Fame and fortune have come late in life to Abe Vigoda.
Vigoda, who has been playing the role of Sgt. Fish on "Barney Miller" for the past 2 1/2 years, now has at the age of 55: his own show, a new Cadillac, a custom tailor and an enormous following among television viewers of every age.
He likes the fame, but at times is slightly puzzled by its intensity. Sitting in his dressing room in an ABC studio near Sunset and Vine, Vigoda recalled how one young woman was terribly concerned about his health. "I was sitting in a restaurant," he said, "when this young lady came up and aksed for my autograph."
"Then she said, 'I hope your hemorrhoids aren't bothering you too much.' She was very serious. I said, 'You must be joking.' She said, 'No, I'm not. I just don't want you to worry about it because I have them, too.'" Despite Vigoda's assurance that only the TV character, Sgt. Fish, was troubled by hemorrhoids, the young woman walked away unconvinced.
Vigoda has had that effect on people with his remarkable characterization of Fish, who resembles Boris Karloff in speech and W.C. Fields in his disdain for wives, children and small dogs.
He has waited 30 years for his new-found fame and fortune. For most of that time, he was a classical actor appearing on Broadway or on tour in 85 theatrical productions. His favorite role was John of Gaunt in Richard II.But he was virtually unknown until he played the role of Tessio in the movie, "The Godfather." After that, everyone seemed to recognize him.
But his fame and fortune did not really reach the levels normally associated with movie or television stars until he became something of a cult figure paying the dyspeptic Sgt. Fish.
Vigoda, who speaks in a carefully articulated and slightly formal manner, thinks his popularity stems from Fish representing a little bit of us all.
"For example," said Vigoda, "a woman on the street will say to me: 'You remind me so much of my husband. He always complains. He always wants to go away for a week, but when he goes away he misses me terribly and doesn't know what to do with himself. The relationship that you have on the show with your wife, Bernice, is the way we see through.'"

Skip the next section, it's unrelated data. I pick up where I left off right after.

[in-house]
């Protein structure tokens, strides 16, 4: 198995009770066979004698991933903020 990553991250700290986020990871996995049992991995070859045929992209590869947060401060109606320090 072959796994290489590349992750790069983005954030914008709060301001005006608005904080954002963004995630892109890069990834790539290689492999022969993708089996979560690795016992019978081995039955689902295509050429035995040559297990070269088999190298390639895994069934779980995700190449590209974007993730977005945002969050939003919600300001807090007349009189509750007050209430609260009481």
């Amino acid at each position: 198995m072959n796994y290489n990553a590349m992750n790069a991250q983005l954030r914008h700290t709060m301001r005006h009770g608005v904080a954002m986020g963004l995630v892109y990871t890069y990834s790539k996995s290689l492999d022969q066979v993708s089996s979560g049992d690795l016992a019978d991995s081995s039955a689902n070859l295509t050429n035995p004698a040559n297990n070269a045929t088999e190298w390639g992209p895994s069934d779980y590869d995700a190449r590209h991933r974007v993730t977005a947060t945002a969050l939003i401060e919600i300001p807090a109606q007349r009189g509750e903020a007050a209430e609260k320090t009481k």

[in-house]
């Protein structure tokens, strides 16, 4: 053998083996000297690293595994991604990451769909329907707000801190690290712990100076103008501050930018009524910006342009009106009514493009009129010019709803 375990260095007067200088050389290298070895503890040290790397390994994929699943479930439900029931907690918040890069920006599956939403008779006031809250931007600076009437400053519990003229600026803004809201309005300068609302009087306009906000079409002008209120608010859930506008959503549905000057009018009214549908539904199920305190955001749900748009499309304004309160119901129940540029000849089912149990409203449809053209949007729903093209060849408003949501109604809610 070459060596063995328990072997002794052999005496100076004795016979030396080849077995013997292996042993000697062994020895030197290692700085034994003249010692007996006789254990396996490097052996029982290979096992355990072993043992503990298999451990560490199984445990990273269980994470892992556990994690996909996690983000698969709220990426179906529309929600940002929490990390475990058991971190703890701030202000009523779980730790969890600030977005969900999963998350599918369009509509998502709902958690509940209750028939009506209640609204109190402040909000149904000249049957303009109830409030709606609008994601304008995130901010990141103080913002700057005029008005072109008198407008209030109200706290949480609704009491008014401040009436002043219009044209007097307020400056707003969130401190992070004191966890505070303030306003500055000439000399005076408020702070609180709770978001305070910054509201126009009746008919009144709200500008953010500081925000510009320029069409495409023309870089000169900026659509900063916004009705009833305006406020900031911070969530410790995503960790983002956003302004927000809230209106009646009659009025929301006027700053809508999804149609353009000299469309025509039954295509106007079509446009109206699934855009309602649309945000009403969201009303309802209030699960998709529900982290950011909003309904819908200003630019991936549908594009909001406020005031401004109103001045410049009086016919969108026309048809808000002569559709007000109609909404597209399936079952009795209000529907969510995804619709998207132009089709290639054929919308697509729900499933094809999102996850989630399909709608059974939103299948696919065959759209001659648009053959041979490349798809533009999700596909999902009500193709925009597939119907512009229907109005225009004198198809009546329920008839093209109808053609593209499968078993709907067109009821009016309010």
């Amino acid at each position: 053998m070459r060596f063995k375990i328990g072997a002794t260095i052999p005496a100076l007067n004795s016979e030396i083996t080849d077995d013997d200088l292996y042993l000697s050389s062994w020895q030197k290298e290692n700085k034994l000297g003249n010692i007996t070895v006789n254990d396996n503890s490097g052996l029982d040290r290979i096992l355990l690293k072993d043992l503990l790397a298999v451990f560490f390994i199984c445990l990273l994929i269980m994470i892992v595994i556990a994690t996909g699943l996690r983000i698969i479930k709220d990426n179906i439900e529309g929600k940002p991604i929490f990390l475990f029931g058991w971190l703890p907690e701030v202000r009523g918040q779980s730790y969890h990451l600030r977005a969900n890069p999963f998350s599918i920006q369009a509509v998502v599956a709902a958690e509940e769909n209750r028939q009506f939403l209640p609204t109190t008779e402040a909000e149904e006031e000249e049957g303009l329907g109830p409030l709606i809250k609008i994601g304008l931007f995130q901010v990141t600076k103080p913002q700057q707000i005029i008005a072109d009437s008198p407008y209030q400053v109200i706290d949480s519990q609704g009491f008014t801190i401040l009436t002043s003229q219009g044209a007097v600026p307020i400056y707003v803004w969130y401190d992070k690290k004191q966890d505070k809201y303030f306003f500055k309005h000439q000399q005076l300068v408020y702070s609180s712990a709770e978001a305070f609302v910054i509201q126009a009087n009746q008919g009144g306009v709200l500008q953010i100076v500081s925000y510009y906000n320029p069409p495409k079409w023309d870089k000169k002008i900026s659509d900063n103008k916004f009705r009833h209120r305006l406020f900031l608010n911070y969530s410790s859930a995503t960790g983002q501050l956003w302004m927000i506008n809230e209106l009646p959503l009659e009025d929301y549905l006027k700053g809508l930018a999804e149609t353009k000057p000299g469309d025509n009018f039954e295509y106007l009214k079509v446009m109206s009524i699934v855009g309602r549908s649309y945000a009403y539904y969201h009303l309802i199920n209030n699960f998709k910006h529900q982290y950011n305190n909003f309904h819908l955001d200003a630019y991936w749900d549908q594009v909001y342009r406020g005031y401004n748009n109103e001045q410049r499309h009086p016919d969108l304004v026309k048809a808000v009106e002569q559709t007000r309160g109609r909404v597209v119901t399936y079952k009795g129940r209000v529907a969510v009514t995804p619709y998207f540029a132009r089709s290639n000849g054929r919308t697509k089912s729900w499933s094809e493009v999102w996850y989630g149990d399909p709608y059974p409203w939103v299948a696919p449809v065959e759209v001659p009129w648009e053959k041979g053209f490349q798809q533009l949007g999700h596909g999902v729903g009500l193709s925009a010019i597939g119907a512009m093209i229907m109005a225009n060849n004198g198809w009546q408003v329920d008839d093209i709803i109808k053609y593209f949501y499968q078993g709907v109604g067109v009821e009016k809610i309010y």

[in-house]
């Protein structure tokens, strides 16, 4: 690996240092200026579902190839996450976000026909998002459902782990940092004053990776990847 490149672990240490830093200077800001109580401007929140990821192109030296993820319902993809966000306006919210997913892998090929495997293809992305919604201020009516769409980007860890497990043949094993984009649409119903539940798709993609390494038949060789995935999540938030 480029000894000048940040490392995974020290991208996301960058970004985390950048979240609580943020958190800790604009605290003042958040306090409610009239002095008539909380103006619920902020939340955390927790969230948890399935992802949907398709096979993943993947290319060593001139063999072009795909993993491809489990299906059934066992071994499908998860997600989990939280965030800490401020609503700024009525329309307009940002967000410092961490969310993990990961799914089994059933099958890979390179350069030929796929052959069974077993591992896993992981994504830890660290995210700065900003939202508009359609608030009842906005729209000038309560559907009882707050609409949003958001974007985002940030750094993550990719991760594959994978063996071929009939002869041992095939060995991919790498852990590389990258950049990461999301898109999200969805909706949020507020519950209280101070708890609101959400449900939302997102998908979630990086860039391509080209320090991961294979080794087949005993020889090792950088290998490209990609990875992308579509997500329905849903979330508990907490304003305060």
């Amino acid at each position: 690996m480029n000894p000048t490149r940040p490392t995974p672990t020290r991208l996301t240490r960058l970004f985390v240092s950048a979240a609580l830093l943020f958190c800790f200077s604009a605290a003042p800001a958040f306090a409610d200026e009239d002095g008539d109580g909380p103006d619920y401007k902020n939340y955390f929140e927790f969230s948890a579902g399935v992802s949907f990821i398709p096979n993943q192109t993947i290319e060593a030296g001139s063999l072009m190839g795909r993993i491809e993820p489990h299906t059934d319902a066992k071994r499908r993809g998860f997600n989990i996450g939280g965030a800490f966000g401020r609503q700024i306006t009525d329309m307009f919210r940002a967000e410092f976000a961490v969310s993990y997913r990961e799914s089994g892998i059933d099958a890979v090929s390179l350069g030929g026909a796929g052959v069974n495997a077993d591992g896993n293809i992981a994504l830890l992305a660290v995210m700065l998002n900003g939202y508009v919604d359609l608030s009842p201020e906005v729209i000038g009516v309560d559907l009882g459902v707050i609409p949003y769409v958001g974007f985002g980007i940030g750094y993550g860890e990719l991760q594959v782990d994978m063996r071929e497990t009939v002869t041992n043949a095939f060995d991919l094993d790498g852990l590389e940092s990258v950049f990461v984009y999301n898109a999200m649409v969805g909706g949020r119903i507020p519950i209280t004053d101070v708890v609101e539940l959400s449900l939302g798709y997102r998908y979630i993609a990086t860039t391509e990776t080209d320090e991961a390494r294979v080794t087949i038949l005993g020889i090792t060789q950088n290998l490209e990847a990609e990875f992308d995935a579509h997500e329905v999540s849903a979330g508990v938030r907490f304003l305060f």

Vigoda is very cautious about his newfound popularity and wealth. He has been without both for too much of his life. He is still living in an apartment, although he and his wife, Beatrice, are looking for a house in Beverly Hills, Belair or Brentwood.
"The reason I'm still living in an apartment," he said, "is that I still have that struggling syndrome. It is very difficult for a man of my age who has been through so much to take his money and start spending it."
"The first season I came out here to play in Barney Miller, I bought an Oldsmobile. I gave cash for it, $6,500 in cash. That's the biggest thing that ever happened to me. But now I've bought myself a Cadillac. It's a burgundy and white hard-top. I bought it because I wanted to enjoy myself. But it was quite a thing to do, to say, There is $13,500 in cash.' But I've biggest thing that ever happened to me. But now I've bought myself a Cadillac. It's burgundy and white hardtop. I bought it because I wanted to enjoy myself. But it was quite a thing to do, to say, 'Here is $13,500 in ash.' But I've always wanted these things.
"What's happening to me now," he continued, "is that I am still the same Abe Vigoda. I'm the same persons, I have the same friends; but the difference now is that I can buy the things I could never afford before. Things that I really need. I have never had a house before, so now I would like a house with a little garden and a pool. Hollywood has been very kind to me."
What, he was asked, would he do if all the fame and fortune disappeared suddenly?"Well," he said, "I'm now in my middle 50s I have achieved a certain amount of success, for which it absolutely right.It happened. I am enjoying it. And if it suddenly stops, I know that I finally have some of the things I always wanted and that, hopefully, I have given some happiness and joy to the people who have watched me."
"In the meantime," Vigoda said with a shrewd smile, "I'm going to be very careful of how I spend my dollars."